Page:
Moreover, the scene was filmed with a moving camera; therefore, garbage masking (creating the mattes), rotoscoping, and tracking the black-and-white characters amid their vivid surroundings were espe-cially difficult because of all the angles created by the camera motion.

If the process sounds a bit reminiscent of that used in the feature film Pleasantville, it is. In that movie, a black-and-white world suddenly begins to fill with color objects and people (see “Color Bind,” November 1998, pg. 50). “It’s a very similar process,” says Weingarten, “in that they shot the whole thing in color, made it black and white, garbage-matted the objects, and slowly revealed the color back in.” Though Interface Media Group is using the same technique, the result is actually reversed, in that the black-and-white objects were added to the colorized scenes.

Another major difference, notes Weingarten, is the smaller scale of the “Madame Wing’s” project. Being able to work in 2k on the Inferno, as opposed to film resolution, made it possible for the group to do these effects quickly and affordably enough for an independent filmmaker.

After the artists added the black-and-white effects, they sent the 2k data files of the completed scenes back to Efilm, which scanned them to film, then cut them back into the original film. “The biggest challenge here,” says Weingarten, “was making sure that what was sent out to be scanned matched the original material that was not scanned.” Thus, the main character, who is in color, had to look the same in the effects shots as in the all the other shots, a feat accomplished using the lookup tables.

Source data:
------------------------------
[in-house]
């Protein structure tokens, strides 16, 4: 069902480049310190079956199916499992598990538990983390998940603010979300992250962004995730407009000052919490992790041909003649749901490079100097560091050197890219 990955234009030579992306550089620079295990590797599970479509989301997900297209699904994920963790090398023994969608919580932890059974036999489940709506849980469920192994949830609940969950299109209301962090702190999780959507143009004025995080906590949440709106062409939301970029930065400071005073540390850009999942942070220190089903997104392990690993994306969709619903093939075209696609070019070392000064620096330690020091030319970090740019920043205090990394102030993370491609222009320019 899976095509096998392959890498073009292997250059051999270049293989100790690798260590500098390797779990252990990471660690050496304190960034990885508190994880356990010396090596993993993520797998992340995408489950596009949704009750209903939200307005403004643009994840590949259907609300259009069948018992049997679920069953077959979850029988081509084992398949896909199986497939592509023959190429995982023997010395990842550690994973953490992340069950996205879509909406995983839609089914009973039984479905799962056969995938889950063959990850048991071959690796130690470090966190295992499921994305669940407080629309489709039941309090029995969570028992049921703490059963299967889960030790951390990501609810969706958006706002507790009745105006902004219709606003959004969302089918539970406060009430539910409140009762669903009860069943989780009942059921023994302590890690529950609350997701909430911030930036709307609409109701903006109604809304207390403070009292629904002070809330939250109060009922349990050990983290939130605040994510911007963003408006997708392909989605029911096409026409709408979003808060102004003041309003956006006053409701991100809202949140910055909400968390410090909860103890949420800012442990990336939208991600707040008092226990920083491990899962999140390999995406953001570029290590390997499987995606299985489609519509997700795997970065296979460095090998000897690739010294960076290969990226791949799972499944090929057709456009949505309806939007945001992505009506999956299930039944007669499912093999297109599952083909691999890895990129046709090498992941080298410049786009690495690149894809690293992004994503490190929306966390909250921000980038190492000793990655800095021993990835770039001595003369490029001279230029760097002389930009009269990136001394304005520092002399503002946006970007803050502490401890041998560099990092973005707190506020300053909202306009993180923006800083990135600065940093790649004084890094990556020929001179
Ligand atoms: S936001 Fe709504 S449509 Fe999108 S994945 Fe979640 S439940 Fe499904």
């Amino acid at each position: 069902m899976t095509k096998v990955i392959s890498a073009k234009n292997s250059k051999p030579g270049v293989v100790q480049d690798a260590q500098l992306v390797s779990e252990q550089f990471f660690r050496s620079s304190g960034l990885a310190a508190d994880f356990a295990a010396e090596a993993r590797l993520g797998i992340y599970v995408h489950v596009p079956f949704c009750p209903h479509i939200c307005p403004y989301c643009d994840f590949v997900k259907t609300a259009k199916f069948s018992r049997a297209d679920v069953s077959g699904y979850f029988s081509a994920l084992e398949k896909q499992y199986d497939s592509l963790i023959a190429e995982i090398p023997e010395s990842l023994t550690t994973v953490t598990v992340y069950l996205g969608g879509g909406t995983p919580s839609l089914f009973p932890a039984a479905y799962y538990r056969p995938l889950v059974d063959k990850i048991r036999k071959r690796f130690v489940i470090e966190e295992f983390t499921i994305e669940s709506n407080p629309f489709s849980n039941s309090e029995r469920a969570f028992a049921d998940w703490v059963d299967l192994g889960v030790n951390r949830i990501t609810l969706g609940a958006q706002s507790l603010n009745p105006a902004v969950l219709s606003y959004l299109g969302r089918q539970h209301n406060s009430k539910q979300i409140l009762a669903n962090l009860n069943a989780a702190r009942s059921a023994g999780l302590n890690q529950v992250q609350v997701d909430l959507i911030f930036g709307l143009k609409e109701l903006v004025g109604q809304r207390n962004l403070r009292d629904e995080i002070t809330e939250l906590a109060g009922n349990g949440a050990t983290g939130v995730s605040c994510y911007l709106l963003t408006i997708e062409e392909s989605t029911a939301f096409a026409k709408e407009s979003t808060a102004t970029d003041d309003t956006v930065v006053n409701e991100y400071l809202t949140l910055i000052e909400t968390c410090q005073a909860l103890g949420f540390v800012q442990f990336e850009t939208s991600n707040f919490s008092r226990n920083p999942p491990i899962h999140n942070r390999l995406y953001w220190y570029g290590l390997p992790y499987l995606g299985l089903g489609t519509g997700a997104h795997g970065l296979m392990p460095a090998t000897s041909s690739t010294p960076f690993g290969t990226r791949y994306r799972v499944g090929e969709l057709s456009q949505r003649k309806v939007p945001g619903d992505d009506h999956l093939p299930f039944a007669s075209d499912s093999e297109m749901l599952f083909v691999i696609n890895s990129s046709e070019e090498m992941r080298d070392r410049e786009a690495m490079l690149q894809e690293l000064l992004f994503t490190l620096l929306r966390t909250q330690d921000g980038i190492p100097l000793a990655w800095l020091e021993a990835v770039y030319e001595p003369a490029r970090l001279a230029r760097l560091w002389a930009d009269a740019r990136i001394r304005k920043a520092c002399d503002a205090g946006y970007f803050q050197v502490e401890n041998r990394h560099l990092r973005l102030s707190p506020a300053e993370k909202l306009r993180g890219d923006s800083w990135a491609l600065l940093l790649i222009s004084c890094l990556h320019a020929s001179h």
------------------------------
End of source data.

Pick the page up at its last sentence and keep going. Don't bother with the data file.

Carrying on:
Weingarten credits the 2k work flow with a large part of his team’s success, a process the studio had used before in a commercial. But “in ‘Madame Wing’s,’ these are not just effects for effects’ sake,” Weingarten says. “They really help tell the story.”

To flesh out the movie, Interface Media Group also devised some more traditional effects by re-creating the Baltimore skyline for a dramatic scene with the main character on the balcony, and inserted a very large, very full moon rising above a city street for a scene at the end. The moon is a central metaphor in the film, and “the title, after all, is Full Moon Fables, so a cool-looking moon was important,” notes Sherman.

Jenny Donelan is a contributing editor for Computer Graphics World. She can be reached at